How I recovered Windows Using BCDBoot After an Ubuntu Installation

Last update: 04-27-2024

If you've ever ventured into the world of dual-booting operating systems, you know that sometimes things don't go as planned. Recently, I encountered a challenging situation where I almost lost access to my Windows installations after trying out Ubuntu 24.04. In this blog post, I'll walk you through how I used bcdboot to recover my Windows installations, highlighting the importance of understanding Windows recovery and managing the ESP (EFI System Partition).

The Adventure Begins: Attempting Ubuntu Installation

My setup included two separate Windows instances, each on its own disk, allowing me to choose between them at boot. Eager to try the new Ubuntu 24.04, I installed it over one of the Windows instances. However, post-installation, Ubuntu took over the boot process, and I couldn't access either of my Windows systems.

Discovering the Problem: ESP Partition Complications

I soon realized the root of the problem. My system had only one ESP partition, shared by both Windows installations. By installing Ubuntu, I had inadvertently wiped out this critical partition which was located on the same disk I chose for Ubuntu.

The Recovery Process: Reinstalling and Recovering Windows

After ensuring that my data was safe (accessible through Ubuntu), I decided to wipe the Ubuntu disk and reinstall Windows on it. I deleted all the partitions from the Ubuntu disk and used a Windows ISO file to install a fresh copy of Windows on this disk. This allowed me to access the fresh copy of Windows, but I still couldn't access the other copy, the one I actually needed to regain access to.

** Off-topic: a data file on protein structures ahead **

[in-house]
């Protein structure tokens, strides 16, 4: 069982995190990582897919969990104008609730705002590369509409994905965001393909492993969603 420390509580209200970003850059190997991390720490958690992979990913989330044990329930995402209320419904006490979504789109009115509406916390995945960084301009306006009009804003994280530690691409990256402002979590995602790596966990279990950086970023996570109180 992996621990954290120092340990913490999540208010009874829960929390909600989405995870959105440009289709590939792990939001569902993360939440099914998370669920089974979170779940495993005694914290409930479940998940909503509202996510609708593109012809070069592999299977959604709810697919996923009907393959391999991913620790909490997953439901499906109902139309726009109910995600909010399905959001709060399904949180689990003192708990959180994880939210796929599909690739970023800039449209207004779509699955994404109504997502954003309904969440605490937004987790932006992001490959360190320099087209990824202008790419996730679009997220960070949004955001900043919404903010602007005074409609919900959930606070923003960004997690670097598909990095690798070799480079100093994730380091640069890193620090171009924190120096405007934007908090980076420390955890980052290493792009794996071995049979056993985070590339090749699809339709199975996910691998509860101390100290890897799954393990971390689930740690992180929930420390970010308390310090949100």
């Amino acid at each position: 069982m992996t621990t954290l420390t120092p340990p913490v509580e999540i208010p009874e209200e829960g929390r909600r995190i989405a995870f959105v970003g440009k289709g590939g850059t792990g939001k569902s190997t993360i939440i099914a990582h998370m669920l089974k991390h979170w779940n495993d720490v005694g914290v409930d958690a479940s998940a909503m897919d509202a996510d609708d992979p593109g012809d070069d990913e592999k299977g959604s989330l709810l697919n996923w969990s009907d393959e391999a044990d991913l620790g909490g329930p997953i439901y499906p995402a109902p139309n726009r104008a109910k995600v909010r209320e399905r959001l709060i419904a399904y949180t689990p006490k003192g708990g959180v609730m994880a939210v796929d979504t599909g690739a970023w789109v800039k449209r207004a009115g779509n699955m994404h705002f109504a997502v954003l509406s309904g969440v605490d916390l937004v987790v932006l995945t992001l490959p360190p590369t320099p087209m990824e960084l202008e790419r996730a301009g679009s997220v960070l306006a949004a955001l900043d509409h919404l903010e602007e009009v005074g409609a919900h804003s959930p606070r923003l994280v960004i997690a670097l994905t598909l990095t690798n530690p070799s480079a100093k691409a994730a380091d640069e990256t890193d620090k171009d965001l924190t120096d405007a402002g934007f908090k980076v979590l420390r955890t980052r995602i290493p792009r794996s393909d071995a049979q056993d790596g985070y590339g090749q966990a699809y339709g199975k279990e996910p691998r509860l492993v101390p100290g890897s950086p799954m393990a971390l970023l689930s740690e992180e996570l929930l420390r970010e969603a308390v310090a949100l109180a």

Here is what I did from the fresh copy to recover my original Windows installation:

  1. Assigning Drive Letters:
    • In the new Windows installation, I used the Disk Management tool to assign a new drive letter (Q) to the partition of my old Windows installation.
  2. Handling the ESP Partition:
    • Unfortunately, I couldn't change the ESP partition's drive letter through Disk Management as the option was greyed out. I resolved this by using the Command Prompt with admin rights:
      list disk
      sel disk X  (where X is the disk number with the ESP)
      list vol
      sel vol Y  (where Y is the volume number for the ESP)
      assign letter=Z
  3. Using BCDBoot to Add Windows to the ESP:
    • With the ESP partition now accessible via drive letter Z, I executed the following command to add my old Windows installation back to the boot menu:
      bcdboot Q:windows /s Z: /f UEFI

Success: Dual Boot Restored

After completing these steps and restarting my computer, I was greeted with the familiar boot menu, allowing me to choose between the two Windows instances once again.

Key Takeaways


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